Tuesday, September 15, 2009

Venezuela Recognizes South Ossetia and Abkhazia, But Does It Matter

Back in August 2008, Russia recognized the breakaway republics of South Ossetia and Abkhazia. Russia hoped that a sort of counter-American (but not anti-American) alliance would also recognizes the breakaway republics to punish NATO and the United States. Instead only Nicaragua backed the Kremlin while the Hamas-occupational government of the Gaza Strip released a statement that may or may not have formally recognized the breakaway republics.

The situation became a bit of a joke. While the Republic of Kosovo has sixty-two states, not counting the Republic of China, backing its independence claim Russia could not rally any of its allies including Belarus which desires a form of reunification. Recognition from Daniel Ortega made it look like Russia could only command 1980s Communist throwbacks.

Now Hugo Chavez has granted recognition to the breakaway republics during his visit to Moscow. This gives Moscow and its satellites... another Latin American communist backer. While Kosovo gains more legitimacy everyday with non-first world countries joining first-world backers, Abkhazia and South Ossetia are still stuck with Russia and far left Latin American states. If these regions expect to separate themselves from Georgia in the eyes of other, they must show themselves of being free from Russian domination and seek recognition from countries who's governments are not run by jokes.


Anonymous said...

In 1921, Abkhazia and Georgia became Sovietized. On 31 March 1921, an independent Soviet Republic of Abkhazia was proclaimed. On 21 May 1921, the Georgian Bolshevik government officially recognized the independence of Abkhazia.


But the same year, under pressure from Stalin (aka Ioseb Besarionis dze Jughashvili) origin and other influential Georgian Bolsheviks, Abkhazia was forced to conclude a union (i.e., confederative) treaty with Georgia. Abkhazia still remained a full union republic until 1931, when its status was downgraded, under Stalin's orders, from that of Union Republic to that of an Autonomous Republic within Georgia. This act of incorporation of Abkhazia into Georgia was conducted without the approval and against the will of the Abkhazian people and caused mass protests in Abkhazia. Thus the creation of the Abkhazian Autonomous Republic within Georgia was not the result of the granting by the Bolsheviks of autonomous status to one of the republic's minorities, as it is often alleged, but was rather the forced convergence of two neighbouring states by the incorporation of one of them, Abkhazia, into the other, Georgia.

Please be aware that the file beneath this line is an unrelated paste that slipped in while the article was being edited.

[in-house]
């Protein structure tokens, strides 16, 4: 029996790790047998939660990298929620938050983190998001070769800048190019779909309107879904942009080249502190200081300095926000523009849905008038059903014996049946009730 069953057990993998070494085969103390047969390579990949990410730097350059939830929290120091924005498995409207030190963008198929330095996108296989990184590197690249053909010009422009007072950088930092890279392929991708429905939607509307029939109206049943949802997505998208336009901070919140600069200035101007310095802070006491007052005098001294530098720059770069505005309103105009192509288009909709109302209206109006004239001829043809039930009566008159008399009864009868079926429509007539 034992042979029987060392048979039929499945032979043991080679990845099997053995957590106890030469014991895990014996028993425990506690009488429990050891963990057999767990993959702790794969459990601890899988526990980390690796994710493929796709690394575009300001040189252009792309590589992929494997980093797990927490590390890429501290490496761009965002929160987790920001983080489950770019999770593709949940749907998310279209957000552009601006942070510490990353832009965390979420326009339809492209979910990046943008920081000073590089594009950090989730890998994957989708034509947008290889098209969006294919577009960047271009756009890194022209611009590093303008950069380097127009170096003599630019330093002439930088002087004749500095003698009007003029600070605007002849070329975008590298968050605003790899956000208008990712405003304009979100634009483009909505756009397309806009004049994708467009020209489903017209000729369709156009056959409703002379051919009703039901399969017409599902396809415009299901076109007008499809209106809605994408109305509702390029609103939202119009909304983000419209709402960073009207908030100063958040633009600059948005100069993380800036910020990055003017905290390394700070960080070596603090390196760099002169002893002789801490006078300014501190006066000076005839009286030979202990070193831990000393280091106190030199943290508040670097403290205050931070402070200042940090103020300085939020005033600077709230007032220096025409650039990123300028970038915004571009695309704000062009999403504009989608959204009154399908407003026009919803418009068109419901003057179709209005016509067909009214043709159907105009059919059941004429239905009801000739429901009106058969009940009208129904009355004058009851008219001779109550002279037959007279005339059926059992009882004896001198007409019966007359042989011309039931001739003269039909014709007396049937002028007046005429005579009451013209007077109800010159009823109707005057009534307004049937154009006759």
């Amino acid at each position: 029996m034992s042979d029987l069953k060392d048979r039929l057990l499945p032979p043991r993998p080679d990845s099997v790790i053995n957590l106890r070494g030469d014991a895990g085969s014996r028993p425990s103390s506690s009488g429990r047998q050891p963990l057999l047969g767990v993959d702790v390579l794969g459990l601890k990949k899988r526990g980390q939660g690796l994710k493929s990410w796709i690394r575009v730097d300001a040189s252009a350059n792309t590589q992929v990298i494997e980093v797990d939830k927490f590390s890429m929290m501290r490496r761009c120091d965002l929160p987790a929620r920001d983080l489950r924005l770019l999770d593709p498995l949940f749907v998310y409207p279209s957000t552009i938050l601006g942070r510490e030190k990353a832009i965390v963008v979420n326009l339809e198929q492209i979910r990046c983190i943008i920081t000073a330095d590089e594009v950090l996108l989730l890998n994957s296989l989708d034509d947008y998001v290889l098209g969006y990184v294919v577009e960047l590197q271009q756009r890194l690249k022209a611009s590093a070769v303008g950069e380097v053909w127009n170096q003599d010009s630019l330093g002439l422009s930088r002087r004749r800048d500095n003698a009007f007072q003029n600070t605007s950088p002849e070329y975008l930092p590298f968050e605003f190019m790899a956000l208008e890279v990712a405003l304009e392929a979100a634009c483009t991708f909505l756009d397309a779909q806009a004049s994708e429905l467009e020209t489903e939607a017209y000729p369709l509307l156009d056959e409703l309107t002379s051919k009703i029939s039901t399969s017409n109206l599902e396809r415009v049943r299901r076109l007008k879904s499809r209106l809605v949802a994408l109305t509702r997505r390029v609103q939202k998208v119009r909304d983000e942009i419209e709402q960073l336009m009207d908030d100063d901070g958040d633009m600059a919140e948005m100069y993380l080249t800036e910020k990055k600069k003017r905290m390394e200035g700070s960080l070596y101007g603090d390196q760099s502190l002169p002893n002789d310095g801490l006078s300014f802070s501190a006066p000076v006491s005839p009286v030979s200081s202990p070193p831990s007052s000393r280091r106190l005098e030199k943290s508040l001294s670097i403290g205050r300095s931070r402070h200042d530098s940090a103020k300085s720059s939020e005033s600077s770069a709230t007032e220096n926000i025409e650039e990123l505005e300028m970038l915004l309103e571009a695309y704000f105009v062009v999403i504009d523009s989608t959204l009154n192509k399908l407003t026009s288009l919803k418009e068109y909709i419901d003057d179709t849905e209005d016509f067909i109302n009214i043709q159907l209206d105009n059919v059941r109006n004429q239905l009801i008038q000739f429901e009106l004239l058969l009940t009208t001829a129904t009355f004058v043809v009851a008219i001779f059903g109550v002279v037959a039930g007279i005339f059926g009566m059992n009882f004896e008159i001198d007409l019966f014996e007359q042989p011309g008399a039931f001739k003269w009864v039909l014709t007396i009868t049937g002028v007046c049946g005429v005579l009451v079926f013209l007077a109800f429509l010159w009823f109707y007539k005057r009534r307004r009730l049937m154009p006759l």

Vladislav Ardzinba, first president of Abkhazia, stated: “In 1931 Abkhazia was transformed into an autonomous republic within the Georgian SSR. Seemingly it was the only republic whose political status changed under pressure from Stalin not upwards but downwards”.

By the way, see ''Historical Maps: Abkhazia at various times in history''


The maps included here give an idea of the frontiers of Abkhazia at various times in history. The Abkhazians call their capital /Aqw'a/, but it is more usually known in other languages as Sukhum (Sukhum-Kalé or Sukhum-Kaleh in the period of Turkish influence along the Black Sea's eastern coast; /soxumi/ in Georgian). The ending -i in the form /Sukhumi/ represents the Georgian Nominative case-suffix, and it became attached to /Sukhum/ from the late 1930s when (Georgian) Stalin (Ioseb Besarionis dze Jughashvili) and his Mingrelian lieutenant in Transcaucasia, Lavrent'i Beria, began to implement a series of anti-Abkhazian policies. Abkhazians today, for obvious reasons, resent the attachment of this element from the language of a people they see as oppressors.


From Euratlas: http://www.euratlas.com/travel_time/europe_south_east_0800.html

Kingdom of Abkhazia in year 800

Catholicgauze said...

Thanks for the comments and the links. I do support independence for any group of people who desire it because of oppression. I oppose however Russia using ethnic groups in the Near Abroad as pawns for their own gain. While South Ossetia would be overjoyed to become part of Russia, I warn the independence-loving Abkhazians about Russia. Border checkpoints, changing laws so Russians can own property in Abkhazia, handing out Russian passports, and permanent military posts are all part of Russia's plan to annex Abkhazia before anyone notices.